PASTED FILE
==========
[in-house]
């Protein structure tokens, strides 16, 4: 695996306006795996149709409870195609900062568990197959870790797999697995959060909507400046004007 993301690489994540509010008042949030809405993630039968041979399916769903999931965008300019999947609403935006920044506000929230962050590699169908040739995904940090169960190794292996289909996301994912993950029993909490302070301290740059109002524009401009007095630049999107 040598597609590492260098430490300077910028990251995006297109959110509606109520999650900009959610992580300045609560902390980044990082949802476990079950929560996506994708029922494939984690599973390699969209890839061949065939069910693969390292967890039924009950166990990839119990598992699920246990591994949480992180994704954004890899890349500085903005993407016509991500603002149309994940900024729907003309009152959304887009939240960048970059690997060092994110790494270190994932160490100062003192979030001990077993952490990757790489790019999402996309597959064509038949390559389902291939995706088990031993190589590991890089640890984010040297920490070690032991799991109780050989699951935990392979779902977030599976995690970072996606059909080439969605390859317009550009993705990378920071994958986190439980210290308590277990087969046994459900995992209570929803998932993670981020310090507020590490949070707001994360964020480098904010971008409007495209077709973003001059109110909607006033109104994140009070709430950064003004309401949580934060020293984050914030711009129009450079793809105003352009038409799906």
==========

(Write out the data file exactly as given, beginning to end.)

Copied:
[in-house]
């Protein structure tokens, strides 16, 4: 695996306006795996149709409870195609900062568990197959870790797999697995959060909507400046004007 993301690489994540509010008042949030809405993630039968041979399916769903999931965008300019999947609403935006920044506000929230962050590699169908040739995904940090169960190794292996289909996301994912993950029993909490302070301290740059109002524009401009007095630049999107 040598597609590492260098430490300077910028990251995006297109959110509606109520999650900009959610992580300045609560902390980044990082949802476990079950929560996506994708029922494939984690599973390699969209890839061949065939069910693969390292967890039924009950166990990839119990598992699920246990591994949480992180994704954004890899890349500085903005993407016509991500603002149309994940900024729907003309009152959304887009939240960048970059690997060092994110790494270190994932160490100062003192979030001990077993952490990757790489790019999402996309597959064509038949390559389902291939995706088990031993190589590991890089640890984010040297920490070690032991799991109780050989699951935990392979779902977030599976995690970072996606059909080439969605390859317009550009993705990378920071994958986190439980210290308590277990087969046994459900995992209570929803998932993670981020310090507020590490949070707001994360964020480098904010971008409007495209077709973003001059109110909607006033109104994140009070709430950064003004309401949580934060020293984050914030711009129009450079793809105003352009038409799906």